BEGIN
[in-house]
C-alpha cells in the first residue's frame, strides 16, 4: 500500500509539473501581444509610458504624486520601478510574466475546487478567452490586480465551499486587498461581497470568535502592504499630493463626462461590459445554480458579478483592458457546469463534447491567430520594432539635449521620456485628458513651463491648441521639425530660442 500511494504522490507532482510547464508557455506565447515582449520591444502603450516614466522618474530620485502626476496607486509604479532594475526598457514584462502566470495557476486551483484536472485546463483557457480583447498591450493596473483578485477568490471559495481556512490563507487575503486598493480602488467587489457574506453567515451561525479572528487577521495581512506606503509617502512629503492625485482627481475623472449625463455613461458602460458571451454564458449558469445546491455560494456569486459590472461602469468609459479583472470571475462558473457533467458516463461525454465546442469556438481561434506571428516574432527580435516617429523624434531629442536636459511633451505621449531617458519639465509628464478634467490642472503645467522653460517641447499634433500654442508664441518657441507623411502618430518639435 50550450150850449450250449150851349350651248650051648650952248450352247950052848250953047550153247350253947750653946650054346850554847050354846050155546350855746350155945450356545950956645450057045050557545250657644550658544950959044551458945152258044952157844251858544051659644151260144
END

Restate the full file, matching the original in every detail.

[in-house]
C-alpha cells in the first residue's frame, strides 16, 4: 500500500509539473501581444509610458504624486520601478510574466475546487478567452490586480465551499486587498461581497470568535502592504499630493463626462461590459445554480458579478483592458457546469463534447491567430520594432539635449521620456485628458513651463491648441521639425530660442 500511494504522490507532482510547464508557455506565447515582449520591444502603450516614466522618474530620485502626476496607486509604479532594475526598457514584462502566470495557476486551483484536472485546463483557457480583447498591450493596473483578485477568490471559495481556512490563507487575503486598493480602488467587489457574506453567515451561525479572528487577521495581512506606503509617502512629503492625485482627481475623472449625463455613461458602460458571451454564458449558469445546491455560494456569486459590472461602469468609459479583472470571475462558473457533467458516463461525454465546442469556438481561434506571428516574432527580435516617429523624434531629442536636459511633451505621449531617458519639465509628464478634467490642472503645467522653460517641447499634433500654442508664441518657441507623411502618430518639435 50550450150850449450250449150851349350651248650051648650952248450352247950052848250953047550153247350253947750653946650054346850554847050354846050155546350855746350155945450356545950956645450057045050557545250657644550658544950959044551458945152258044952157844251858544051659644151260144